The community in which a small medical practice finds itself immersed is no less important than either the patients or the owners as a key stakeholder. A sense of community can hold together a locale in which a small medical practice exists, ensuring that word of mouth transfers patients to the practice just as surely as would referrals or other means. Though many small medical practices, it can indisputably be said, gain from being in complexes of other small medical practices with varying and diverse specialties, it is also true that the competition is higher under such circumstances. Studies seem to have thus far neglected to investigate the relative health of small medical practices located in such complexes as compared to, for example, those placed in residential areas, yet this would be an interesting topic of research were anyone to undertake it. Of particular note, given the United States of America’s rather high degree of religiosity in comparison with other developed nations, would be whether proximity to a church, with its attendant tightly knit community, would be likely to increase business to a small medical practice. However, since such data is at this time unavailable, it will be a matter left to speculation that the common wisdom of orienting oneself toward medical complexes may, in fact, do more harm than good for a small medical practice. Regardless, a small practice exists not only in relation to its geographical community but also in relation to the larger medical community, including vendors.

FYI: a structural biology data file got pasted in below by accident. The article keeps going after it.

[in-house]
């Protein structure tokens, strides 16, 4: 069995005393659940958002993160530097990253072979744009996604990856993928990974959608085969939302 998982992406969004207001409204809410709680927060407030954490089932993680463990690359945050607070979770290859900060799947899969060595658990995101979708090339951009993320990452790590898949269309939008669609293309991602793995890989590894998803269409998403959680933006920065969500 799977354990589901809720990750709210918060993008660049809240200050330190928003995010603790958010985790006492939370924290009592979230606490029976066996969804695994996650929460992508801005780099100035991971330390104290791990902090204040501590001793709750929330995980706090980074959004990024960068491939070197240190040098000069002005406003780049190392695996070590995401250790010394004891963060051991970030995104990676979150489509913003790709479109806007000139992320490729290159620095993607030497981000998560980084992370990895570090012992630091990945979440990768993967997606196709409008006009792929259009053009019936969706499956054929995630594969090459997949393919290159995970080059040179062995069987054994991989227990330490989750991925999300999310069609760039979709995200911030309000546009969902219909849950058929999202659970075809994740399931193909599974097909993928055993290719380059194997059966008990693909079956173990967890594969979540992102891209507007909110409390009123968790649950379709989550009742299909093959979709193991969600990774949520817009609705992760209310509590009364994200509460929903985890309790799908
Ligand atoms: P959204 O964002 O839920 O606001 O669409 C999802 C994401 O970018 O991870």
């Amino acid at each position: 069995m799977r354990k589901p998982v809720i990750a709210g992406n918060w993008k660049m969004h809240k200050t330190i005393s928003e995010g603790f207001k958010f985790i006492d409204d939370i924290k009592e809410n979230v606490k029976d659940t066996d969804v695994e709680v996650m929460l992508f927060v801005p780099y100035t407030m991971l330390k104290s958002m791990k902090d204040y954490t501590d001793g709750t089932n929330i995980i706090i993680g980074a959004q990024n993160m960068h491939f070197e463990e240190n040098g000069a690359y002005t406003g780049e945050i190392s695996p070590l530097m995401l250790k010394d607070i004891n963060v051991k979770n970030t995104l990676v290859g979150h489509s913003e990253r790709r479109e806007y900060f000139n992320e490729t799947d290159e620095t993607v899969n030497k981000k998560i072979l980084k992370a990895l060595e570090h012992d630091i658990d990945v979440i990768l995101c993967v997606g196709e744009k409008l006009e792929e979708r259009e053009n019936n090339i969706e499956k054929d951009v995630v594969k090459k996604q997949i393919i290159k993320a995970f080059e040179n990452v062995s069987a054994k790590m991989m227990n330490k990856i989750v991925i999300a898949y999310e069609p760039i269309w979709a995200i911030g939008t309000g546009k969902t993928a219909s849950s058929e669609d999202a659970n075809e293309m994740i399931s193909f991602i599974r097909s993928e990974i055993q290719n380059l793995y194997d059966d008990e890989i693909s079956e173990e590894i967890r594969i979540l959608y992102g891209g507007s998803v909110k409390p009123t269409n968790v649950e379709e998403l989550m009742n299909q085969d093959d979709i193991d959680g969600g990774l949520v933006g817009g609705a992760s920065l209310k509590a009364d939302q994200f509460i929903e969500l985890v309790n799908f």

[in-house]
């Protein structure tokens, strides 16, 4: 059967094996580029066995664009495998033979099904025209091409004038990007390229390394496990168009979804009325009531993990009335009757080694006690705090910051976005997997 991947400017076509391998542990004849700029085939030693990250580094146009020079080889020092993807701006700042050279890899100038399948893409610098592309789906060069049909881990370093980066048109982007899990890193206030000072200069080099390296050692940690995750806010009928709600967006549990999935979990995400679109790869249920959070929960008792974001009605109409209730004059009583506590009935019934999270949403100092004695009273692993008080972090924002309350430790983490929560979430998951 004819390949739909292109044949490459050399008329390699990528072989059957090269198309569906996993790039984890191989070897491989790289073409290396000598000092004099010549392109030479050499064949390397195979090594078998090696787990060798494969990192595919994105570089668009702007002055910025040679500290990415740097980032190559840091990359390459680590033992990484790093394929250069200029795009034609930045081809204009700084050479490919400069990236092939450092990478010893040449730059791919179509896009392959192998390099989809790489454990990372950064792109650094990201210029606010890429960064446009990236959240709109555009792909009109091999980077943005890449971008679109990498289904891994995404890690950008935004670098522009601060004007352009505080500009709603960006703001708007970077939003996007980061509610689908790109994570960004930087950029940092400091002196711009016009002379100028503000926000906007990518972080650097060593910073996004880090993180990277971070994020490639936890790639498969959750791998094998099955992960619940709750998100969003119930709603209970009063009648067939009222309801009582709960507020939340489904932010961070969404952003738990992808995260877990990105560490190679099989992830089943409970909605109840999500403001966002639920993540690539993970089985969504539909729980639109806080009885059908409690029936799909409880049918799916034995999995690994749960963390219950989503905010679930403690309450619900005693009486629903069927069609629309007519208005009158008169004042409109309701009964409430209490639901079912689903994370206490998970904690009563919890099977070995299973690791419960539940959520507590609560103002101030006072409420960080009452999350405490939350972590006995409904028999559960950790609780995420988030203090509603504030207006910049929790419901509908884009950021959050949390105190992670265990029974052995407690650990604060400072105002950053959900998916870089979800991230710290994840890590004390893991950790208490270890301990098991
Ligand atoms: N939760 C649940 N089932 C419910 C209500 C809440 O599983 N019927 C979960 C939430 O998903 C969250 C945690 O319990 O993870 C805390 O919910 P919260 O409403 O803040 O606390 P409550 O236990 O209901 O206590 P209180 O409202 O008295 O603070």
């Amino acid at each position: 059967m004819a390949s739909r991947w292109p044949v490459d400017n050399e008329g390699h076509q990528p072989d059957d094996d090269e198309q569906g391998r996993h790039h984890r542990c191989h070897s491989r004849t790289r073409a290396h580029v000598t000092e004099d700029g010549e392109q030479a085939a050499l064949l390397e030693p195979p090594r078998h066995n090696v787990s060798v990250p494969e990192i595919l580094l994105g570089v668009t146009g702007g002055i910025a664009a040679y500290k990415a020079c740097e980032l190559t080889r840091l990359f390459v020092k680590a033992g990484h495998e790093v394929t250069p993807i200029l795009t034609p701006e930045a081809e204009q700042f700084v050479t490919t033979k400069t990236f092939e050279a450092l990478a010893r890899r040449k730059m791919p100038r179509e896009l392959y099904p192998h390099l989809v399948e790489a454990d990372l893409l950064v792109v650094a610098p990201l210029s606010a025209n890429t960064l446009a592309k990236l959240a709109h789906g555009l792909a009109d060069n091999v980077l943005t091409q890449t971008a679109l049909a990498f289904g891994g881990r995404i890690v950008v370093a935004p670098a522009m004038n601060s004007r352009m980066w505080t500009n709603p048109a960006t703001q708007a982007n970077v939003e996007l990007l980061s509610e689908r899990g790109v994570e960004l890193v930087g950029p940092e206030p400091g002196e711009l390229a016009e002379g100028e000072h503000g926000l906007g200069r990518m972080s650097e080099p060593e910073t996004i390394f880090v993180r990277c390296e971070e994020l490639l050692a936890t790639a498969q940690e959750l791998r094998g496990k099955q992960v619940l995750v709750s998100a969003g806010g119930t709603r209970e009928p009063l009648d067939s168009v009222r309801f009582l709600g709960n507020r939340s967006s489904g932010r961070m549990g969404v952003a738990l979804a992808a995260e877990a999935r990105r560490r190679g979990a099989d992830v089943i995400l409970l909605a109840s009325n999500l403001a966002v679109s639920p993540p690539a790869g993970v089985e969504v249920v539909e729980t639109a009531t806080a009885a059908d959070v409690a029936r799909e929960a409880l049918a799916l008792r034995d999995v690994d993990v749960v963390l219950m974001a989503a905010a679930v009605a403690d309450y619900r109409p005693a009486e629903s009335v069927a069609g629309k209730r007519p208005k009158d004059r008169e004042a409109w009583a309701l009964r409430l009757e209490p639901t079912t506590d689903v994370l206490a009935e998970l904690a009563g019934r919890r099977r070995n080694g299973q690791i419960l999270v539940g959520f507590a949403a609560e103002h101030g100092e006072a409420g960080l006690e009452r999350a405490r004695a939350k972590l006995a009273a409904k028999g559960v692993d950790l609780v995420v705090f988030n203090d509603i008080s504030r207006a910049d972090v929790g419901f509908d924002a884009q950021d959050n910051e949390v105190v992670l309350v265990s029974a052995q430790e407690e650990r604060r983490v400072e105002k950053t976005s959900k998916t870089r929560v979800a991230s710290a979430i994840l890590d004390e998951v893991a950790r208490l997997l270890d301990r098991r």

Vendors provide the incontrovertibly indispensable role of ensuring small medical practices and large medical practices alike have access to medical supplies, and this is what causes them to be a key stakeholder in the business of the one particular small medical practice discussed here. Yet at times, it can even be said that far from vendors being at the service of doctors, nurses, and patients, instead, they help only themselves, often at a cost to those to whom they are meant to be helping. Koppel and Kreda (2009) prepare a rather scathing report of the ways in which vendors can commit acts so morally reprehensible that they come near unto virtually defrauding small and even large medical practices: “Health care information technology (HIT) vendors enjoy a contractual and legal structure that renders them virtually liability-free . . . This contractual and legal device shifts liability and remedial burdens to physicians, nurses, hospitals, and clinics . . . “ (p. 1276). It becomes apparent through such reports that a small medical practice must take action to create measures that help ensure that it is protected from the potential onslaught of liability suits should equipment malfunction lead to patient distress or even worse outcomes, such as injury or death. However, all of this must be done while still respecting the very real role that vendors have to play in determining the actions of a small medical practice. Yet vendors are far from the largest entities that have power over small medical practices.